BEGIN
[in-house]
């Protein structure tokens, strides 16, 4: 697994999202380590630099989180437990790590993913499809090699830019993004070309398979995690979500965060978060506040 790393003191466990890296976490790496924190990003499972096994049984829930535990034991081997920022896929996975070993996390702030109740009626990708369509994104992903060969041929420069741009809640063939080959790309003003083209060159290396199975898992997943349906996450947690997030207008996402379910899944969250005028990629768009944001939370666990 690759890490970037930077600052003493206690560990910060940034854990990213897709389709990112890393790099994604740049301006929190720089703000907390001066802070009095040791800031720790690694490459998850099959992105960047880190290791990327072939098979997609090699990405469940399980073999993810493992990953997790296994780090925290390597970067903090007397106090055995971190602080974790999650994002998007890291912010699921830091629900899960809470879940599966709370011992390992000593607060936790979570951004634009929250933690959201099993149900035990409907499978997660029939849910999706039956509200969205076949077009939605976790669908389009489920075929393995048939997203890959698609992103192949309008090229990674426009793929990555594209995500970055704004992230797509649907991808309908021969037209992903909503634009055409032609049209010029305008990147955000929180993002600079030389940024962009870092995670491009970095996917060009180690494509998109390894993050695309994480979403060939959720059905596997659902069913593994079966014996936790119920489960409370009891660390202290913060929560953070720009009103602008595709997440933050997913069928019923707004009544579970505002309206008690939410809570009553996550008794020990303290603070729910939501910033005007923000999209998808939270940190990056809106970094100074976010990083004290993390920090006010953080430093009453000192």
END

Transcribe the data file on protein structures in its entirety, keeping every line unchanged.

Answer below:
[in-house]
């Protein structure tokens, strides 16, 4: 697994999202380590630099989180437990790590993913499809090699830019993004070309398979995690979500965060978060506040 790393003191466990890296976490790496924190990003499972096994049984829930535990034991081997920022896929996975070993996390702030109740009626990708369509994104992903060969041929420069741009809640063939080959790309003003083209060159290396199975898992997943349906996450947690997030207008996402379910899944969250005028990629768009944001939370666990 690759890490970037930077600052003493206690560990910060940034854990990213897709389709990112890393790099994604740049301006929190720089703000907390001066802070009095040791800031720790690694490459998850099959992105960047880190290791990327072939098979997609090699990405469940399980073999993810493992990953997790296994780090925290390597970067903090007397106090055995971190602080974790999650994002998007890291912010699921830091629900899960809470879940599966709370011992390992000593607060936790979570951004634009929250933690959201099993149900035990409907499978997660029939849910999706039956509200969205076949077009939605976790669908389009489920075929393995048939997203890959698609992103192949309008090229990674426009793929990555594209995500970055704004992230797509649907991808309908021969037209992903909503634009055409032609049209010029305008990147955000929180993002600079030389940024962009870092995670491009970095996917060009180690494509998109390894993050695309994480979403060939959720059905596997659902069913593994079966014996936790119920489960409370009891660390202290913060929560953070720009009103602008595709997440933050997913069928019923707004009544579970505002309206008690939410809570009553996550008794020990303290603070729910939501910033005007923000999209998808939270940190990056809106970094100074976010990083004290993390920090006010953080430093009453000192």